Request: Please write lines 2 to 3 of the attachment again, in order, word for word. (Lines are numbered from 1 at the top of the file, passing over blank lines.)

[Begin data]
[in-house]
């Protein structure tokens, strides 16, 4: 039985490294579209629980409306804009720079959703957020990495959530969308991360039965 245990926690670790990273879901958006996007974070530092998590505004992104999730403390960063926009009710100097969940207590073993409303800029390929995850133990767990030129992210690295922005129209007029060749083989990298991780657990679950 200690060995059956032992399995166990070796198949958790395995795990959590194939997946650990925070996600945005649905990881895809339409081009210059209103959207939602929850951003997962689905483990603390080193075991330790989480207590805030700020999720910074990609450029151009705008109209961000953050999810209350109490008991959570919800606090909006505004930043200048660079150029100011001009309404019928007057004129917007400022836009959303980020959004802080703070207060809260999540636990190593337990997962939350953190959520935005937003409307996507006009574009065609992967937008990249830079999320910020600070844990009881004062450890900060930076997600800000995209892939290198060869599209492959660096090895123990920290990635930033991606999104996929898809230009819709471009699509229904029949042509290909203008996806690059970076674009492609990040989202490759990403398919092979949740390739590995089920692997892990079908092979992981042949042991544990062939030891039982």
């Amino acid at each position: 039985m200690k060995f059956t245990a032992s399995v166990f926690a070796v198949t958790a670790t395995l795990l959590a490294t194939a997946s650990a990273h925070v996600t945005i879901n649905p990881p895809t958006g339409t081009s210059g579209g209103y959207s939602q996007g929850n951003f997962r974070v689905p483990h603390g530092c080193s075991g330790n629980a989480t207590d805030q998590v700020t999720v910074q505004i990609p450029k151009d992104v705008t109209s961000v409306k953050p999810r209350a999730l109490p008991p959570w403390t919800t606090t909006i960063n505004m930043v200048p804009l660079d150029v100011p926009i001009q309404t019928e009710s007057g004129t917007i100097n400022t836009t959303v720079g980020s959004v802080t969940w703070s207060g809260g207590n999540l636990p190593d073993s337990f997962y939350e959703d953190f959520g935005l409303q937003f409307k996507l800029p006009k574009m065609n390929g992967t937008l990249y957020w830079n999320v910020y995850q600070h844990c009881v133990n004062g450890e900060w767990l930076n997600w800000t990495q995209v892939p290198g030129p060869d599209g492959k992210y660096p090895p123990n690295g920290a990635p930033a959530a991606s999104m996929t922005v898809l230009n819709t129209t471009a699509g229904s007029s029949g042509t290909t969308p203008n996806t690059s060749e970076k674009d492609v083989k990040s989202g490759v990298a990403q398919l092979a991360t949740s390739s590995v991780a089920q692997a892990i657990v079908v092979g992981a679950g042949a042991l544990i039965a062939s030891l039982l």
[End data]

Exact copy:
């Protein structure tokens, strides 16, 4: 039985490294579209629980409306804009720079959703957020990495959530969308991360039965 245990926690670790990273879901958006996007974070530092998590505004992104999730403390960063926009009710100097969940207590073993409303800029390929995850133990767990030129992210690295922005129209007029060749083989990298991780657990679950 200690060995059956032992399995166990070796198949958790395995795990959590194939997946650990925070996600945005649905990881895809339409081009210059209103959207939602929850951003997962689905483990603390080193075991330790989480207590805030700020999720910074990609450029151009705008109209961000953050999810209350109490008991959570919800606090909006505004930043200048660079150029100011001009309404019928007057004129917007400022836009959303980020959004802080703070207060809260999540636990190593337990997962939350953190959520935005937003409307996507006009574009065609992967937008990249830079999320910020600070844990009881004062450890900060930076997600800000995209892939290198060869599209492959660096090895123990920290990635930033991606999104996929898809230009819709471009699509229904029949042509290909203008996806690059970076674009492609990040989202490759990403398919092979949740390739590995089920692997892990079908092979992981042949042991544990062939030891039982």
């Amino acid at each position: 039985m200690k060995f059956t245990a032992s399995v166990f926690a070796v198949t958790a670790t395995l795990l959590a490294t194939a997946s650990a990273h925070v996600t945005i879901n649905p990881p895809t958006g339409t081009s210059g579209g209103y959207s939602q996007g929850n951003f997962r974070v689905p483990h603390g530092c080193s075991g330790n629980a989480t207590d805030q998590v700020t999720v910074q505004i990609p450029k151009d992104v705008t109209s961000v409306k953050p999810r209350a999730l109490p008991p959570w403390t919800t606090t909006i960063n505004m930043v200048p804009l660079d150029v100011p926009i001009q309404t019928e009710s007057g004129t917007i100097n400022t836009t959303v720079g980020s959004v802080t969940w703070s207060g809260g207590n999540l636990p190593d073993s337990f997962y939350e959703d953190f959520g935005l409303q937003f409307k996507l800029p006009k574009m065609n390929g992967t937008l990249y957020w830079n999320v910020y995850q600070h844990c009881v133990n004062g450890e900060w767990l930076n997600w800000t990495q995209v892939p290198g030129p060869d599209g492959k992210y660096p090895p123990n690295g920290a990635p930033a959530a991606s999104m996929t922005v898809l230009n819709t129209t471009a699509g229904s007029s029949g042509t290909t969308p203008n996806t690059s060749e970076k674009d492609v083989k990040s989202g490759v990298a990403q398919l092979a991360t949740s390739s590995v991780a089920q692997a892990i657990v079908v092979g992981a679950g042949a042991l544990i039965a062939s030891l039982l």